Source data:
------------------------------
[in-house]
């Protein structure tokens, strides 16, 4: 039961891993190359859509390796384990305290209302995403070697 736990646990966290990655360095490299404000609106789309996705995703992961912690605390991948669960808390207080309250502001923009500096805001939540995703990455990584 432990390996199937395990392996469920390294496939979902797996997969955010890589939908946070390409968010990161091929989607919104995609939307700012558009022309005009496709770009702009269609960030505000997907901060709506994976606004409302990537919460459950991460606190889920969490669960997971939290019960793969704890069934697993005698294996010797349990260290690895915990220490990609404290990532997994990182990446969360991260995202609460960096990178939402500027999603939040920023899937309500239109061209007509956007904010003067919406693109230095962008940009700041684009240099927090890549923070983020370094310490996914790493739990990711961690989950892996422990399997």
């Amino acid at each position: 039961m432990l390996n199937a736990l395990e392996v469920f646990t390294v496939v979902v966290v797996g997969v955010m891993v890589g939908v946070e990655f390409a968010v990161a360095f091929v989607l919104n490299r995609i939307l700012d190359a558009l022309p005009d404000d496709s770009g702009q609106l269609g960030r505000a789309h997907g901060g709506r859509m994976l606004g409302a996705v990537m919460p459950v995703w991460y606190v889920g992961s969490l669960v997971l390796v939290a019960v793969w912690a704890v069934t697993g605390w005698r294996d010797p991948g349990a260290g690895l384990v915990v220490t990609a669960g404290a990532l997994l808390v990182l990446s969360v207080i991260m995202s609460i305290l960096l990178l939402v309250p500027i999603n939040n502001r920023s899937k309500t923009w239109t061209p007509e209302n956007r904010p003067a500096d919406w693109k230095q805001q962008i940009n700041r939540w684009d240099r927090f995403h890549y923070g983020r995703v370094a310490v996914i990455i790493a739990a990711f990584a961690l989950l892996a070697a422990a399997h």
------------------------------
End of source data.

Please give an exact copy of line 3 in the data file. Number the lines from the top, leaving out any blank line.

């Amino acid at each position: 039961m432990l390996n199937a736990l395990e392996v469920f646990t390294v496939v979902v966290v797996g997969v955010m891993v890589g939908v946070e990655f390409a968010v990161a360095f091929v989607l919104n490299r995609i939307l700012d190359a558009l022309p005009d404000d496709s770009g702009q609106l269609g960030r505000a789309h997907g901060g709506r859509m994976l606004g409302a996705v990537m919460p459950v995703w991460y606190v889920g992961s969490l669960v997971l390796v939290a019960v793969w912690a704890v069934t697993g605390w005698r294996d010797p991948g349990a260290g690895l384990v915990v220490t990609a669960g404290a990532l997994l808390v990182l990446s969360v207080i991260m995202s609460i305290l960096l990178l939402v309250p500027i999603n939040n502001r920023s899937k309500t923009w239109t061209p007509e209302n956007r904010p003067a500096d919406w693109k230095q805001q962008i940009n700041r939540w684009d240099r927090f995403h890549y923070g983020r995703v370094a310490v996914i990455i790493a739990a990711f990584a961690l989950l892996a070697a422990a399997h």